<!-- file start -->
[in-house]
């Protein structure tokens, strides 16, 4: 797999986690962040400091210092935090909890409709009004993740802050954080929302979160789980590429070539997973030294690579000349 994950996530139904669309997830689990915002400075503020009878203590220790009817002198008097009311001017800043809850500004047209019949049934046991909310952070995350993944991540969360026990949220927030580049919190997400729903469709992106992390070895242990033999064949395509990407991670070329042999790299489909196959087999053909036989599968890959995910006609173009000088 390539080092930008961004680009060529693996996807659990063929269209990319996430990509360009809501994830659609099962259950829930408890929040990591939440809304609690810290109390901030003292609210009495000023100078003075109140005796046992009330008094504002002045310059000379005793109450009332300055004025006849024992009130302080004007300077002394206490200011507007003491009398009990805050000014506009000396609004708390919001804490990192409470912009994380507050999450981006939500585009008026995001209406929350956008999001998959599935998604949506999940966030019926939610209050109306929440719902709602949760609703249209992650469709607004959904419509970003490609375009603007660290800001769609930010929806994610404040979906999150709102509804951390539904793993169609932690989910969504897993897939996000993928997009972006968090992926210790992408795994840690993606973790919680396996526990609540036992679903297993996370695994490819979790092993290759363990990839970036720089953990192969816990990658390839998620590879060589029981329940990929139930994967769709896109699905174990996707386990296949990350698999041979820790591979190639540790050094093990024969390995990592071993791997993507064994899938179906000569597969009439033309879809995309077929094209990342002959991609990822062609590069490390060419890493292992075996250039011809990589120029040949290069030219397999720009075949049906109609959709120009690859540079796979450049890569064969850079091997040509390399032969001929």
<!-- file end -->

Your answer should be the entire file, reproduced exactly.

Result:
[in-house]
């Protein structure tokens, strides 16, 4: 797999986690962040400091210092935090909890409709009004993740802050954080929302979160789980590429070539997973030294690579000349 994950996530139904669309997830689990915002400075503020009878203590220790009817002198008097009311001017800043809850500004047209019949049934046991909310952070995350993944991540969360026990949220927030580049919190997400729903469709992106992390070895242990033999064949395509990407991670070329042999790299489909196959087999053909036989599968890959995910006609173009000088 390539080092930008961004680009060529693996996807659990063929269209990319996430990509360009809501994830659609099962259950829930408890929040990591939440809304609690810290109390901030003292609210009495000023100078003075109140005796046992009330008094504002002045310059000379005793109450009332300055004025006849024992009130302080004007300077002394206490200011507007003491009398009990805050000014506009000396609004708390919001804490990192409470912009994380507050999450981006939500585009008026995001209406929350956008999001998959599935998604949506999940966030019926939610209050109306929440719902709602949760609703249209992650469709607004959904419509970003490609375009603007660290800001769609930010929806994610404040979906999150709102509804951390539904793993169609932690989910969504897993897939996000993928997009972006968090992926210790992408795994840690993606973790919680396996526990609540036992679903297993996370695994490819979790092993290759363990990839970036720089953990192969816990990658390839998620590879060589029981329940990929139930994967769709896109699905174990996707386990296949990350698999041979820790591979190639540790050094093990024969390995990592071993791997993507064994899938179906000569597969009439033309879809995309077929094209990342002959991609990822062609590069490390060419890493292992075996250039011809990589120029040949290069030219397999720009075949049906109609959709120009690859540079796979450049890569064969850079091997040509390399032969001929």